Then again, the statistic for kindergartners getting shots is a different measure than the statistic for toddler immunizations. Indeed, the second State Health Services chart shows that nearly all the state’s kindergartners got fully vaccinated in all the years Perry was governor--and nearly all students had done so for years before.

In 2000, Texas children in kindergarten had vaccination rates for different shots ranging from 95 percent to 99 percent, according to the chart. In 2013, the last year on the chart, kindergartners had vaccination rates of 97.2 percent to 98.1 percent depending on the shot being gauged. Shot rates for kindergartners were in the high 90s since the earliest year on the chart, 1993.

We figure those particular rates have remained high because the shots are required by law before a student enters public school, as a state handout makes clear.

A wrinkle: Parents may seek to exempt their children from the required shots for "medical contraindications" and "reasons of conscience, including a religious belief," according to state regulations. To claim an exemption due to reasons of conscience, a student's parent or legal guardian must submit a State Health Services affidavit to the child's school; it’s valid for two years, the agency says. In 2013-14, 0.76 percent of children received conscientious exemptions, according to an agency chart.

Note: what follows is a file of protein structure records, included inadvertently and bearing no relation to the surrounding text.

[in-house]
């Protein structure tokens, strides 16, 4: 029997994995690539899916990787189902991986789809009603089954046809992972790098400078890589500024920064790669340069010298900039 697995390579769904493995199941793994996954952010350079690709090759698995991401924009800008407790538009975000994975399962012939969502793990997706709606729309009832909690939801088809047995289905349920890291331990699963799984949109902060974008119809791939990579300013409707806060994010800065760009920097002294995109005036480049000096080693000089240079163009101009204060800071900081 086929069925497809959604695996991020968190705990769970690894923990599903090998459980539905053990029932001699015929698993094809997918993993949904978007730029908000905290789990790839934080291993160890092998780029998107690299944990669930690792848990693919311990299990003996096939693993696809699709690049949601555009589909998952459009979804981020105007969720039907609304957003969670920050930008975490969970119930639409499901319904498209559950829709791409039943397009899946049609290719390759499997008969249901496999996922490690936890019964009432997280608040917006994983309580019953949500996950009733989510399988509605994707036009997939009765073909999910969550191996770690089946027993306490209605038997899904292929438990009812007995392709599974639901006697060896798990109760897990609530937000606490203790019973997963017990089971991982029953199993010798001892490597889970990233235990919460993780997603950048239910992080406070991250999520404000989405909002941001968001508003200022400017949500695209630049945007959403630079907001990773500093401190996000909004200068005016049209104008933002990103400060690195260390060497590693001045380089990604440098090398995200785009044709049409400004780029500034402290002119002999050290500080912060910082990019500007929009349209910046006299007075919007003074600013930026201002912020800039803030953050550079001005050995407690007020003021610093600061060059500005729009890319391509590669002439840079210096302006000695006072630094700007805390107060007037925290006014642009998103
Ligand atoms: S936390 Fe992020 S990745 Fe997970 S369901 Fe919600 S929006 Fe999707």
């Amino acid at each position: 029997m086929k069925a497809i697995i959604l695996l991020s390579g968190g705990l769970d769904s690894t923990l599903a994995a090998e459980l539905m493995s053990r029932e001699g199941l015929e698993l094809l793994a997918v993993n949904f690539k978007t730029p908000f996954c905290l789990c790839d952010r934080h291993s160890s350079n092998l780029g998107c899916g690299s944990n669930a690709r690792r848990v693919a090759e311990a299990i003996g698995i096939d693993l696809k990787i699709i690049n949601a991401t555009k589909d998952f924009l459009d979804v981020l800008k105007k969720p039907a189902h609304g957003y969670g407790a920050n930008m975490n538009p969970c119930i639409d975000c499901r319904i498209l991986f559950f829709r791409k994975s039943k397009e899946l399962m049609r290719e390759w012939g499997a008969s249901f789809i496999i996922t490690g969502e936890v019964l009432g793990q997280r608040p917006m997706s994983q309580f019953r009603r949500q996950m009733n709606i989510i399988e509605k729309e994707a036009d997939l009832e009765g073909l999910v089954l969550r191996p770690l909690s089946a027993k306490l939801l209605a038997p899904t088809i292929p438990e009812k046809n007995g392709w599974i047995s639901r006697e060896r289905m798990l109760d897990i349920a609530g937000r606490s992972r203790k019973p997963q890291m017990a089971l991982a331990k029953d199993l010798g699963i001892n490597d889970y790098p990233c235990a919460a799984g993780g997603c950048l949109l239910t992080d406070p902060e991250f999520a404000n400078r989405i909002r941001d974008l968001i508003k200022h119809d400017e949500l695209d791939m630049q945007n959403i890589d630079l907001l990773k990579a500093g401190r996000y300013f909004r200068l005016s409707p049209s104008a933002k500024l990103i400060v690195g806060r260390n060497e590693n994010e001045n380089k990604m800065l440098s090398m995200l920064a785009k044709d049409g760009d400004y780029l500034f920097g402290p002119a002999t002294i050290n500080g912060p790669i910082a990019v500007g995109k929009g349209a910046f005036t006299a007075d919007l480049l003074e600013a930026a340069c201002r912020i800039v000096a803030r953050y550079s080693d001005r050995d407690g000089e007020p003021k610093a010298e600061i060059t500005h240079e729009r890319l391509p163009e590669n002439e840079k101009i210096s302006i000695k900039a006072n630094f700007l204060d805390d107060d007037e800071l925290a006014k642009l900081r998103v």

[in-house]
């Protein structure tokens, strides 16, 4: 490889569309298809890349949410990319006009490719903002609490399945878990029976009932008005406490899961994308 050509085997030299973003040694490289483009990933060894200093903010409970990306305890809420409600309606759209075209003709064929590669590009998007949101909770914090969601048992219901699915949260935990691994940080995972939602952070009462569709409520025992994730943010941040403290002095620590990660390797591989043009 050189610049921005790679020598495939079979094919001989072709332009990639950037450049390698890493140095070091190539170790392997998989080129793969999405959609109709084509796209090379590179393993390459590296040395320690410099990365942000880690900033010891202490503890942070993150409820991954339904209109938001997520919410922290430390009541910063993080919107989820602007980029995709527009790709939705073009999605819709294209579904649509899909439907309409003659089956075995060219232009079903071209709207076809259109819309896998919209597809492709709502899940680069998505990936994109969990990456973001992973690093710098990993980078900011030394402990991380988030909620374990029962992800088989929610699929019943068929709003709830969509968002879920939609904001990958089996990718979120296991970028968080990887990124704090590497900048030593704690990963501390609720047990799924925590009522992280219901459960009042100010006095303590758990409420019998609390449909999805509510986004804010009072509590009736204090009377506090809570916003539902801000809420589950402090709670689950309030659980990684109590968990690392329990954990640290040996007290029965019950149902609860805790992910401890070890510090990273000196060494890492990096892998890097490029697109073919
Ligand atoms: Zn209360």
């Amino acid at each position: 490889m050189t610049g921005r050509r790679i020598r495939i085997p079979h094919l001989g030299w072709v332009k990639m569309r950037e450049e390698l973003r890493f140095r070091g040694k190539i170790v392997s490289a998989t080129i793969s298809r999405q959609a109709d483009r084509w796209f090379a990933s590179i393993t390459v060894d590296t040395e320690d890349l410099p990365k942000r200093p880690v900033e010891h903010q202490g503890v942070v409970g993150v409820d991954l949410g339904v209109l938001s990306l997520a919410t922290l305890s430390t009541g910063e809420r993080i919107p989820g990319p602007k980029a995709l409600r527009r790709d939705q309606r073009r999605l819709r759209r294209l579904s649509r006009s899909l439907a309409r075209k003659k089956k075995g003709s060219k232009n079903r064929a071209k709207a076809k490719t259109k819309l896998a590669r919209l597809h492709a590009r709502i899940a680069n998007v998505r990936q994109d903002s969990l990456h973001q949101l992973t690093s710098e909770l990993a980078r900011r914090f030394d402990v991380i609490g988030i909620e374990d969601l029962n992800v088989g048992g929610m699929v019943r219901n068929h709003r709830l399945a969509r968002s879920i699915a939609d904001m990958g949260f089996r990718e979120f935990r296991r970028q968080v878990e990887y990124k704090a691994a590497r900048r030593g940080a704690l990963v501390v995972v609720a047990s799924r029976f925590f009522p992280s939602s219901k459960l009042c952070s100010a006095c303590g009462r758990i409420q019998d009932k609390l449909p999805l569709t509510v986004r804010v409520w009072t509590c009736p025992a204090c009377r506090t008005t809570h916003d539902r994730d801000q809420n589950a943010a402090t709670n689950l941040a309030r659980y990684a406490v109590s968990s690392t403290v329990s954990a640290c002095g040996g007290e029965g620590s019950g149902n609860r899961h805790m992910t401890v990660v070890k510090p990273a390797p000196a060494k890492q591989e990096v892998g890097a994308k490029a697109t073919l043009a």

We forwarded what State Health Services gave us to Considine and didn’t hear back.

Finally, for scientific perspective we reached Catherine Troisi, an epidemiologist at the University of Texas Health Science Center in Houston. By phone, Troisi looked over CDC figures and the charts we fielded from the state. She said the contrast between young preschoolers' vaccination rates in 2013 to rates in 2000 reflected a  "statistically significant" improvement.

As governor, Troisi said, Perry had some oversight of State Health Services. But she said she also credits the federal government, through the CDC, for improved immunization rates; federal aid helps low-income residents get shots, she said.

Our ruling

Perry said: "When I came into office, our vaccination rate in Texas was 65 percent. When I left two weeks ago, it was 95 percent."

These percentages trace to reported immunization rates for different populations of youngsters. And by inappropriately pairing the figures, Perry left the incorrect impression of great progress on his watch when there actually was less dramatic improvement--with kindergartners almost uniformly getting all their shots, as required by law, as they did before his reign.

With all this in mind, we rate the statement False.


FALSE – The statement is not accurate.

Click here for more on the six PolitiFact ratings and how we select facts to check.

UPDATE, 3:48 p.m., Feb. 12, 2015: After this story published, a reader prompted us to notice that a Perry spokesman had told the Texas Tribune the ex-governor used "incomplete numbers." We amended our fact check to note that. This did not affect our rating of what he said.